It is for this reason that the Torah narrates the story of Abraham's hospitality to his guests with such detail. It is not to leave us with the feeling that we have just met the nicest fellow in all of Ur Kasdim. It is to give us a new definition of how to relate to God through using physical reality as a medium.


The second commandment states:

You shall have no other gods before Me.

This statement causes us to ask: Are there or are there not other gods. If there are, why should we not worship them? If they are not, why relate to them at all.

The answer lies in the wording -- elohim aherim, "other gods." The word Elokim truly should be used only for God Himself.

The sad truth is that rather than raising our own level of awareness to the point of livin moment-by-moment in God's presence, we tend to endeavor to bring God down to our level.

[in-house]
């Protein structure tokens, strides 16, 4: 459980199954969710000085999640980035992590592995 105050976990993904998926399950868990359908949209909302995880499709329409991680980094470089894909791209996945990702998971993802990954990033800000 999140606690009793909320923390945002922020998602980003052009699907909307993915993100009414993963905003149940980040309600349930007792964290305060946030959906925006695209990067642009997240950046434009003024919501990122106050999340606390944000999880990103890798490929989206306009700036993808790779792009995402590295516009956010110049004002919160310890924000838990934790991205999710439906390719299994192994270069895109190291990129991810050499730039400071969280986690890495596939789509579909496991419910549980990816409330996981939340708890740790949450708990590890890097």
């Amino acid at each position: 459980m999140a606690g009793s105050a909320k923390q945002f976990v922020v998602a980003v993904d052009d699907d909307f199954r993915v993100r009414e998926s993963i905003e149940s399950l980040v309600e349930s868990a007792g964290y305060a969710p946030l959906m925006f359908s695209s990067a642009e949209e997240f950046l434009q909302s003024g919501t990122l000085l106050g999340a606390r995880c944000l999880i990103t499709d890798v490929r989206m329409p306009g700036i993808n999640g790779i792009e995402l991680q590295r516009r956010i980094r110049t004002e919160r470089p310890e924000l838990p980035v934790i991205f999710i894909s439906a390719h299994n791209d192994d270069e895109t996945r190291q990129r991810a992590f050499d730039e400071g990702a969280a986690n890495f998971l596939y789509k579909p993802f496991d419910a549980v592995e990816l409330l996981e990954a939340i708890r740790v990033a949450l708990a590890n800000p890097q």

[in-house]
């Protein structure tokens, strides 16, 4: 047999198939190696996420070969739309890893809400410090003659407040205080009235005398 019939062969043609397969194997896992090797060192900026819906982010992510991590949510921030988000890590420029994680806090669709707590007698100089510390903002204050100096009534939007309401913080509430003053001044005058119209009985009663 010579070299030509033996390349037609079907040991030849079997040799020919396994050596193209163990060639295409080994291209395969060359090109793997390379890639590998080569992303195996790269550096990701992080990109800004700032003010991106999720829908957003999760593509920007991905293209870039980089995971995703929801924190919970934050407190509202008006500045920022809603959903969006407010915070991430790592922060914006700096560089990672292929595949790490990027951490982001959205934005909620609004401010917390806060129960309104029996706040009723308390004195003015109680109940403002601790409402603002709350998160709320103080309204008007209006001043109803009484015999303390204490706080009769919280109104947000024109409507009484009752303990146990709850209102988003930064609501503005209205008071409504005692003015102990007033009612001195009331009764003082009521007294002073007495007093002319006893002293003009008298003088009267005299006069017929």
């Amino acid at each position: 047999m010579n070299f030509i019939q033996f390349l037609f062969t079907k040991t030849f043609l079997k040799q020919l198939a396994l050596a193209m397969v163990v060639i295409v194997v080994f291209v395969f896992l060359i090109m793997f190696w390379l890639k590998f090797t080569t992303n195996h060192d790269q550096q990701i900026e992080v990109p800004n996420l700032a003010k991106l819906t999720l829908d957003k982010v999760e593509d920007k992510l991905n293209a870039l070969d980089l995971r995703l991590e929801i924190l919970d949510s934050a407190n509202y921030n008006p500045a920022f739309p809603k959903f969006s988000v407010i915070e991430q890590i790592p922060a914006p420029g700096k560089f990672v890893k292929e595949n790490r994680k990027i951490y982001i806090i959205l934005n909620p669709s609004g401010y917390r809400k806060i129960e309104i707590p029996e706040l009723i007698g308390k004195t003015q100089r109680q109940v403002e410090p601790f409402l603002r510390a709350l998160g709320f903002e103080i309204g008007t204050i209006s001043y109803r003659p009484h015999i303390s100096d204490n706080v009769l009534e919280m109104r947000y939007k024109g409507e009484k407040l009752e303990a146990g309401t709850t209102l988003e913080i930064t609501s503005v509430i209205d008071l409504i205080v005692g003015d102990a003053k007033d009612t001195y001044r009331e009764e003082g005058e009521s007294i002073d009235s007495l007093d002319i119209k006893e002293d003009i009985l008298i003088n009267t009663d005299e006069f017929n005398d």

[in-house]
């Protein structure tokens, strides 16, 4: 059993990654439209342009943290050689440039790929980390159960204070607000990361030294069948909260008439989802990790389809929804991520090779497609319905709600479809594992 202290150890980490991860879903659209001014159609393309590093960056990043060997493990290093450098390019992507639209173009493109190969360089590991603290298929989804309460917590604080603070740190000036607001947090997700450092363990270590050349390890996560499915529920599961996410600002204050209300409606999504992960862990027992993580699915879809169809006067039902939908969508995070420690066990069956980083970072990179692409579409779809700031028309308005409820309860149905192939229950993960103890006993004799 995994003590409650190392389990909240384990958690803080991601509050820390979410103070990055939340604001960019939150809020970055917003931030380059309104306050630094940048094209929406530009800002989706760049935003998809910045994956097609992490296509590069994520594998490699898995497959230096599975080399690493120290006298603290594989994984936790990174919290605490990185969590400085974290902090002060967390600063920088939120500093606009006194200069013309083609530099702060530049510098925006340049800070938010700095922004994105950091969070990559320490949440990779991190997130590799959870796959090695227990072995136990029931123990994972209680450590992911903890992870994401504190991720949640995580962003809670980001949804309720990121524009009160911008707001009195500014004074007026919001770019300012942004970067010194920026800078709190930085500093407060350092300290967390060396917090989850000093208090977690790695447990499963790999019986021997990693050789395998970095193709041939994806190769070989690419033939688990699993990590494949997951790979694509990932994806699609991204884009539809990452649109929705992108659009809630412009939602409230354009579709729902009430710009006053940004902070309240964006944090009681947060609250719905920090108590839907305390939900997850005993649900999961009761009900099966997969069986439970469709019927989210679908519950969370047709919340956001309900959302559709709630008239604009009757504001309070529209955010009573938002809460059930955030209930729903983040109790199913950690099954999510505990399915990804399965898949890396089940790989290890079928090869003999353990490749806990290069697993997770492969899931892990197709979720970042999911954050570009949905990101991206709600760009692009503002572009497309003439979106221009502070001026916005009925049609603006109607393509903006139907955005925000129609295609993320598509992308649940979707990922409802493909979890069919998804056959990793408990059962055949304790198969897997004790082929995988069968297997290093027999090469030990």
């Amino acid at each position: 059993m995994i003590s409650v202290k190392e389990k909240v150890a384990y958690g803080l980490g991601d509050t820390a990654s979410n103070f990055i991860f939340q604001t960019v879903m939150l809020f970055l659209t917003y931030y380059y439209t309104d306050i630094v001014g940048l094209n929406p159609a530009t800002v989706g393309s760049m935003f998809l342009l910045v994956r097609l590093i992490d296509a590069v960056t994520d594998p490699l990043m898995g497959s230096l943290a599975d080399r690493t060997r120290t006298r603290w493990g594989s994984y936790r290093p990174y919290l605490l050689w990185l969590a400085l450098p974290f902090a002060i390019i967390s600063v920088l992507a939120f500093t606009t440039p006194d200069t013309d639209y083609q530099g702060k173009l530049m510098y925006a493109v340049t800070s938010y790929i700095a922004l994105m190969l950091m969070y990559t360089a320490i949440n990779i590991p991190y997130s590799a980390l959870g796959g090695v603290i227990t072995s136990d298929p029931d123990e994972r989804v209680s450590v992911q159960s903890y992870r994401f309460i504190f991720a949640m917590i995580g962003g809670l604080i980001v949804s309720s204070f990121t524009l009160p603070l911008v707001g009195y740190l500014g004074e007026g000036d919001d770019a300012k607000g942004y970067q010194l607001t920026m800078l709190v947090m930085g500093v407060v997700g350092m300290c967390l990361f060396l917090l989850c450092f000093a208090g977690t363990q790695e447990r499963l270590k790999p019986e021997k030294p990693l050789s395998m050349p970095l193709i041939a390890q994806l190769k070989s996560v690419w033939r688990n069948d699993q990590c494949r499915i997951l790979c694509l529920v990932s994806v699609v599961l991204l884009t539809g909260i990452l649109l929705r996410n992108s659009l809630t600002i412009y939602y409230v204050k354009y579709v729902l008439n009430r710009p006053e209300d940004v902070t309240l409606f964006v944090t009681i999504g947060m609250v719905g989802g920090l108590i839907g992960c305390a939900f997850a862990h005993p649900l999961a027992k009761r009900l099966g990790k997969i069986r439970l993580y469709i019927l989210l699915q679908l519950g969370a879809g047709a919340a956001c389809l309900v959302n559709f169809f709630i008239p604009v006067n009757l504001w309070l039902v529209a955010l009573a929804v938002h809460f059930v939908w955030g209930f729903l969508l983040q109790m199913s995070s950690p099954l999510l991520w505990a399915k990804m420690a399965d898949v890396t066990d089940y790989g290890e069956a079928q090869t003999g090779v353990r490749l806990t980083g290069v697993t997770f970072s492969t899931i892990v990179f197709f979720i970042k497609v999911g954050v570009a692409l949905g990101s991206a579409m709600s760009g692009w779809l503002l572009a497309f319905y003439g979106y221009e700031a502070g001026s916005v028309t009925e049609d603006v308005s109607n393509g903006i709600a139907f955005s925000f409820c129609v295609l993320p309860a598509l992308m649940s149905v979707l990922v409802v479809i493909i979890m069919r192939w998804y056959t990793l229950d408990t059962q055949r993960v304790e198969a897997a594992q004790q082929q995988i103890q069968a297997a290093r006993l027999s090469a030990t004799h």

When we study the myths involving idols that played such a dominant role in history (and that have no lack of contemporary parallels), we cannot help but notice that they are representations of everything that we idealize in ourselves. In pantheistic systems of belief, what was worshipped is still what we can describe, observe and define.

The commandment of not worshipping idols thus confronts our tendency to escape God by deifying our desires and ourselves. We limit our sense of reality to that which we can see. There is no room for growth in idolatrous religion. There is only room for ego and desire.

When we truly hear this commandment we break through every possible barrier that the ego can erect -- at least, for the moment. We cannot serve any other force nor countenance any obstacle in our search for God.

This commandment is the source of the 365 negative commandments. Each negative mitzvah parallels a day in the solar year. Every day presents us with new challenges. We can escape them by redefining religious law, or we can define ourselves by our rejection of every possible temptation.

The two first commandments are compared to the kisses of a lover described in the King Solomon's "Song of Songs." The first is the kiss of connection, the second the kiss of exclusivity. May this Shavuot awaken our passion for God. May we accept Torah, as we never have before.